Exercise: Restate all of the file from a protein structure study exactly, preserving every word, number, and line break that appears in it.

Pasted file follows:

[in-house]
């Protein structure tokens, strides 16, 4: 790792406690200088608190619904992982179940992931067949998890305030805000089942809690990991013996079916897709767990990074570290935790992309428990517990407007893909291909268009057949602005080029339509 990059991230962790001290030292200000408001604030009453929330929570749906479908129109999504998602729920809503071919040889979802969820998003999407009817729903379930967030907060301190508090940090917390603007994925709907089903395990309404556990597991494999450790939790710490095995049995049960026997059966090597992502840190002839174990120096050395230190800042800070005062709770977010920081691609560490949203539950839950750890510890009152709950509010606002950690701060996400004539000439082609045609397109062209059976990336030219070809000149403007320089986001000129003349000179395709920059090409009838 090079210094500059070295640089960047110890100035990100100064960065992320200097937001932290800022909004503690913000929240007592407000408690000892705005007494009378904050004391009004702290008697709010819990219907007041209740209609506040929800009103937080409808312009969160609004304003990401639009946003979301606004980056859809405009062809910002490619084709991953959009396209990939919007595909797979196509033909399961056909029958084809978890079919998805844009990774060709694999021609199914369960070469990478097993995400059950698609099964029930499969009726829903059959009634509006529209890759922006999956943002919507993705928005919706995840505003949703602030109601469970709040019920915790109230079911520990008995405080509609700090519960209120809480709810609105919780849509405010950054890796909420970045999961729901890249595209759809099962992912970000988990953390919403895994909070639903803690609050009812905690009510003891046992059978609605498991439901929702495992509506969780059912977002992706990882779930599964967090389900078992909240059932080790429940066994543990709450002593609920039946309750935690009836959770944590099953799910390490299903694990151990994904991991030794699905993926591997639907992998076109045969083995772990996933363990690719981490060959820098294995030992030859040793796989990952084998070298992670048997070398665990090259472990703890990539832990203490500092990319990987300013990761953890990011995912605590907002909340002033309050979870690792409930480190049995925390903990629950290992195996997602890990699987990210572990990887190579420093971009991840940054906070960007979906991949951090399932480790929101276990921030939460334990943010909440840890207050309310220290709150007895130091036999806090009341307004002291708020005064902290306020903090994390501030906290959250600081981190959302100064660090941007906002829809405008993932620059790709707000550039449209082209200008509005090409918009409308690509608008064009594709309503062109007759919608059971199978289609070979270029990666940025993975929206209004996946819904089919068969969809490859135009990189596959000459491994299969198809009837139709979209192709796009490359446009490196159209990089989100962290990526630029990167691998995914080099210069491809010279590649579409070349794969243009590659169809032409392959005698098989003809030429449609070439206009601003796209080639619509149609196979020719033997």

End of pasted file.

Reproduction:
[in-house]
């Protein structure tokens, strides 16, 4: 790792406690200088608190619904992982179940992931067949998890305030805000089942809690990991013996079916897709767990990074570290935790992309428990517990407007893909291909268009057949602005080029339509 990059991230962790001290030292200000408001604030009453929330929570749906479908129109999504998602729920809503071919040889979802969820998003999407009817729903379930967030907060301190508090940090917390603007994925709907089903395990309404556990597991494999450790939790710490095995049995049960026997059966090597992502840190002839174990120096050395230190800042800070005062709770977010920081691609560490949203539950839950750890510890009152709950509010606002950690701060996400004539000439082609045609397109062209059976990336030219070809000149403007320089986001000129003349000179395709920059090409009838 090079210094500059070295640089960047110890100035990100100064960065992320200097937001932290800022909004503690913000929240007592407000408690000892705005007494009378904050004391009004702290008697709010819990219907007041209740209609506040929800009103937080409808312009969160609004304003990401639009946003979301606004980056859809405009062809910002490619084709991953959009396209990939919007595909797979196509033909399961056909029958084809978890079919998805844009990774060709694999021609199914369960070469990478097993995400059950698609099964029930499969009726829903059959009634509006529209890759922006999956943002919507993705928005919706995840505003949703602030109601469970709040019920915790109230079911520990008995405080509609700090519960209120809480709810609105919780849509405010950054890796909420970045999961729901890249595209759809099962992912970000988990953390919403895994909070639903803690609050009812905690009510003891046992059978609605498991439901929702495992509506969780059912977002992706990882779930599964967090389900078992909240059932080790429940066994543990709450002593609920039946309750935690009836959770944590099953799910390490299903694990151990994904991991030794699905993926591997639907992998076109045969083995772990996933363990690719981490060959820098294995030992030859040793796989990952084998070298992670048997070398665990090259472990703890990539832990203490500092990319990987300013990761953890990011995912605590907002909340002033309050979870690792409930480190049995925390903990629950290992195996997602890990699987990210572990990887190579420093971009991840940054906070960007979906991949951090399932480790929101276990921030939460334990943010909440840890207050309310220290709150007895130091036999806090009341307004002291708020005064902290306020903090994390501030906290959250600081981190959302100064660090941007906002829809405008993932620059790709707000550039449209082209200008509005090409918009409308690509608008064009594709309503062109007759919608059971199978289609070979270029990666940025993975929206209004996946819904089919068969969809490859135009990189596959000459491994299969198809009837139709979209192709796009490359446009490196159209990089989100962290990526630029990167691998995914080099210069491809010279590649579409070349794969243009590659169809032409392959005698098989003809030429449609070439206009601003796209080639619509149609196979020719033997």